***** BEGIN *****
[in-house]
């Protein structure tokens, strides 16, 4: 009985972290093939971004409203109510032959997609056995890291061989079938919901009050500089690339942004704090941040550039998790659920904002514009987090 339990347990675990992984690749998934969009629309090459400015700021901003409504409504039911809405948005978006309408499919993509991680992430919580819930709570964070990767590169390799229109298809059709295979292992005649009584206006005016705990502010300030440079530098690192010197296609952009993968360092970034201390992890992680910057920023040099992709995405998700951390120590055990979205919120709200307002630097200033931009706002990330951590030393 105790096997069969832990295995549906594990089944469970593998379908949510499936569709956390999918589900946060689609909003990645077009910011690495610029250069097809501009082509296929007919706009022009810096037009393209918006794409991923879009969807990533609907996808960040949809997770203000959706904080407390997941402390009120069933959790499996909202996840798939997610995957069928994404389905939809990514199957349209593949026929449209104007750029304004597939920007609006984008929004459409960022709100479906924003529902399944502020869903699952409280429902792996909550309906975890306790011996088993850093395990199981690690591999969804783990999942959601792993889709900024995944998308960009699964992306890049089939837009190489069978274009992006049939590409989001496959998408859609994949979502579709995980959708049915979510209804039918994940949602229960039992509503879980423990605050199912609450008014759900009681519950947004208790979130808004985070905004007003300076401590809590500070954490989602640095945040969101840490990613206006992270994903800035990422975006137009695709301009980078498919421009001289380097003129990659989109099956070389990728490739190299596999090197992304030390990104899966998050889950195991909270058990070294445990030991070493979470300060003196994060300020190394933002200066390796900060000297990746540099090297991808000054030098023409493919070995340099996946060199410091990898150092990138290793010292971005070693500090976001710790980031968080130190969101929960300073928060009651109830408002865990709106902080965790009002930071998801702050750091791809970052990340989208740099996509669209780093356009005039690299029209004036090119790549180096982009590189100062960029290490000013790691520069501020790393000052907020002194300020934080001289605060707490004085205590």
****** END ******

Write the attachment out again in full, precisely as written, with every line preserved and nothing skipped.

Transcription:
[in-house]
């Protein structure tokens, strides 16, 4: 009985972290093939971004409203109510032959997609056995890291061989079938919901009050500089690339942004704090941040550039998790659920904002514009987090 339990347990675990992984690749998934969009629309090459400015700021901003409504409504039911809405948005978006309408499919993509991680992430919580819930709570964070990767590169390799229109298809059709295979292992005649009584206006005016705990502010300030440079530098690192010197296609952009993968360092970034201390992890992680910057920023040099992709995405998700951390120590055990979205919120709200307002630097200033931009706002990330951590030393 105790096997069969832990295995549906594990089944469970593998379908949510499936569709956390999918589900946060689609909003990645077009910011690495610029250069097809501009082509296929007919706009022009810096037009393209918006794409991923879009969807990533609907996808960040949809997770203000959706904080407390997941402390009120069933959790499996909202996840798939997610995957069928994404389905939809990514199957349209593949026929449209104007750029304004597939920007609006984008929004459409960022709100479906924003529902399944502020869903699952409280429902792996909550309906975890306790011996088993850093395990199981690690591999969804783990999942959601792993889709900024995944998308960009699964992306890049089939837009190489069978274009992006049939590409989001496959998408859609994949979502579709995980959708049915979510209804039918994940949602229960039992509503879980423990605050199912609450008014759900009681519950947004208790979130808004985070905004007003300076401590809590500070954490989602640095945040969101840490990613206006992270994903800035990422975006137009695709301009980078498919421009001289380097003129990659989109099956070389990728490739190299596999090197992304030390990104899966998050889950195991909270058990070294445990030991070493979470300060003196994060300020190394933002200066390796900060000297990746540099090297991808000054030098023409493919070995340099996946060199410091990898150092990138290793010292971005070693500090976001710790980031968080130190969101929960300073928060009651109830408002865990709106902080965790009002930071998801702050750091791809970052990340989208740099996509669209780093356009005039690299029209004036090119790549180096982009590189100062960029290490000013790691520069501020790393000052907020002194300020934080001289605060707490004085205590």